Senior Youth: Repentance – David

Throughout David’s life, he demonstrated some key attributes of following God – being chosen, trust, worship, obedience and repentance. This study looks at how, even though he wasn’t perfect, God loved his repentant heart. It is the sixth and final in a series for older teenagers, looking at the life of David – ‘a man after God’s own heart’.

Key Passages: 2 Samuel 11-12, Psalm 51

You will need: projector with speakers/screen and media clips, posters (optional)



  • Have you ever been ‘caught out’ or snapped?
  • What are your strategies for when you get snapped?

Share your own stories of getting caught out and how you responded in that situation.

Ask: How do you know if someone is truly sorry?

Large Group Teaching

The Bible never hides the failings of its greatest heroes. The stories are to warn readers that everyone, even someone has great and devoted to God as David, is vulnerable to sin.

The story of David & Bathsheba is a very difficult one to hear.  Saul was the negative example of “how not to be a King” and David up until this point has been the textbook or ideal king.

David & Bathsheba

In previous chapters, Israel has been at war with the Ammonites, but they have not yet completely defeated them. As chapter 11 begins, David sends the army to finish off the Ammonites once and for all. They have retreated to a city named Rabbah, so David’s forces are besieging Rabbah.

David, however, does not travel to the front lines and instead stays home during the siege. One evening, David takes a walk on his roof (his palace is the highest building in Jerusalem) on night and just ‘happens’ to see Bathsheba bathing.  He’s attracted to her and the scheming and the lies begin to roll.  First he sends someone to find out more about who this beautiful woman is and a report is brought to him that she is Bathsheba, the wife of Uriah the Hittite, a man who stood by King David in his toughest times, and the granddaughter of his most trusted counsellor.   He sends his servants to bring her to the palace, and then he has sex with her. She quickly learns that she is pregnant and tells David.

Since Bathsheba is pregnant, the only way to hide the secret is for David to entice Uriah to sleep with Bathsheba immediately so that when the child is born everyone will think it belongs to Uriah. Since Uriah is off fighting the Ammonites, David summons him back to Jerusalem and encourages him to go to back to his house to rest and rejuvenate. Surely he will have sex with his wife when he goes home.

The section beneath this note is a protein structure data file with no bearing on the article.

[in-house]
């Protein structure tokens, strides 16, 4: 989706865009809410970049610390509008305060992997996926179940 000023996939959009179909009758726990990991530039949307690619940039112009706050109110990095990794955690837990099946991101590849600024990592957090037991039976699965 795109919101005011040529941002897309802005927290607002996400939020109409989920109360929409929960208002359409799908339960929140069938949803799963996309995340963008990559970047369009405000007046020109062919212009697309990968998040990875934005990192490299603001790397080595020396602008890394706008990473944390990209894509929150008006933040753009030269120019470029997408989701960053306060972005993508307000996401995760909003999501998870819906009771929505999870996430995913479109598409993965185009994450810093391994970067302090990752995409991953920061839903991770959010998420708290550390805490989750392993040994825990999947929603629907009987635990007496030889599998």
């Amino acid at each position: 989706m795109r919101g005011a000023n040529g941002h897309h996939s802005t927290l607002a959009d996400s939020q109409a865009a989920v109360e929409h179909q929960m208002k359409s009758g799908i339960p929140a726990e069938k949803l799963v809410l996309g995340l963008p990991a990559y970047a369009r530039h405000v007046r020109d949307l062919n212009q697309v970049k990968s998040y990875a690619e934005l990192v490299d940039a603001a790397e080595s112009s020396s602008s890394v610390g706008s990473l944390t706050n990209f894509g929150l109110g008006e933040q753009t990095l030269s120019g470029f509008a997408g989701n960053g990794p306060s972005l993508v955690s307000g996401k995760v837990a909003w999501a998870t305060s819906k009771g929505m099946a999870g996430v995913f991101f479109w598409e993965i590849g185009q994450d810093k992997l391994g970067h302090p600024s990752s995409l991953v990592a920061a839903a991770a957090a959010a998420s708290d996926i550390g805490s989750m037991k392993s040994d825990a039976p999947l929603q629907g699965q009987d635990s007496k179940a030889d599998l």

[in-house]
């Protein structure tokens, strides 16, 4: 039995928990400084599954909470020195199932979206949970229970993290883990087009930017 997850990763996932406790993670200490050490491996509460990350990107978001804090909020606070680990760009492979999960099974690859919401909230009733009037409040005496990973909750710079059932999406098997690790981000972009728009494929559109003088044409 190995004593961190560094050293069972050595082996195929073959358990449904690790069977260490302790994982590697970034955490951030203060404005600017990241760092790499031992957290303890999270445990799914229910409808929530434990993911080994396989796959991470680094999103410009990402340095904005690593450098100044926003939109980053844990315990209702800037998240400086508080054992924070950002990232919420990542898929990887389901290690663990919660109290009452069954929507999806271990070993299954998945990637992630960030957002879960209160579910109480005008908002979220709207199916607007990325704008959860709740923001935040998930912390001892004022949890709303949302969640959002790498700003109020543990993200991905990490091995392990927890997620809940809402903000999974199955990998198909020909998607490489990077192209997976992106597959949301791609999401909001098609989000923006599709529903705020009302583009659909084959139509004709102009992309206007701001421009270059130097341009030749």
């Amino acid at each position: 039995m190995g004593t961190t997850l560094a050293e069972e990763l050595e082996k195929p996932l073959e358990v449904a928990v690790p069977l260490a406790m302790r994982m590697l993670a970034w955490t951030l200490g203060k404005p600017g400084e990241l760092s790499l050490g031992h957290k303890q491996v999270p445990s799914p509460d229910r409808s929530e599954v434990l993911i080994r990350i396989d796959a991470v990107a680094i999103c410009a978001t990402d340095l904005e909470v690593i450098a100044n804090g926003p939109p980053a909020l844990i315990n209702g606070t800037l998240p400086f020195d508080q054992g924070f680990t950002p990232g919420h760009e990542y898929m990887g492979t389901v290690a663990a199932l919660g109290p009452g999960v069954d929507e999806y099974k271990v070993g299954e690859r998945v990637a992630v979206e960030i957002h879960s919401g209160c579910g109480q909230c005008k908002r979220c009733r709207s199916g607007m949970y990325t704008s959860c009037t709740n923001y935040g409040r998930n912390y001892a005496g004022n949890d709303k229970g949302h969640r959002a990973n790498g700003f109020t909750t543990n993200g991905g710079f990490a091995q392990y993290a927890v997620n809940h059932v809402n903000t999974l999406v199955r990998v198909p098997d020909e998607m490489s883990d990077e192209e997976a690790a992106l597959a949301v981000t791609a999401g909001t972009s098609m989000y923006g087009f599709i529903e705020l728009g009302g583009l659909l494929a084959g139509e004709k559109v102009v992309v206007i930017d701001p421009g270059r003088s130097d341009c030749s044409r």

Instead, Uriah sleeps at the palace with the servants. So David gives him alcohol and gets him intoxicated, assuming that his drunken stupor will cause him to go to his house and sleep with his wife. Again, Uriah refuses to go home.

Why does Uriah refuse to go home? Robert Bergen writes: “Uriah’s refusal to have sexual contact with his wife at this time was clearly an expression of his devotion to the Lord: all sanctioned military activity was a form of service to the Lord, and it required the Lord’s blessing for success. In order to maximize the probability of receiving that blessing in military endeavors, David seems to have required soldiers carrying out military assignments to keep themselves in a state of ritual purity, which necessarily meant refraining from all sexual contact. If Uriah had had sexual relations with Bathsheba, he would have rendered himself temporarily unfit for military service and thus unfit for service to the Lord.”

Since Uriah refuses to sleep with Bathsheba, David concocts a new plan to murder Uriah, which will allow David to marry his widow.  David sends a message, carried by Uriah, to his general, Joab. Joab is to mount a risky assault close to the walls of Rabbah, and make sure Uriah is part of the assault. When the soldiers come under attack, Joab is to withdraw the other soldiers so that Uriah is left alone and defenseless, to be killed by the enemy.

Joab does what David commands.

So David has now committed adultery and murder.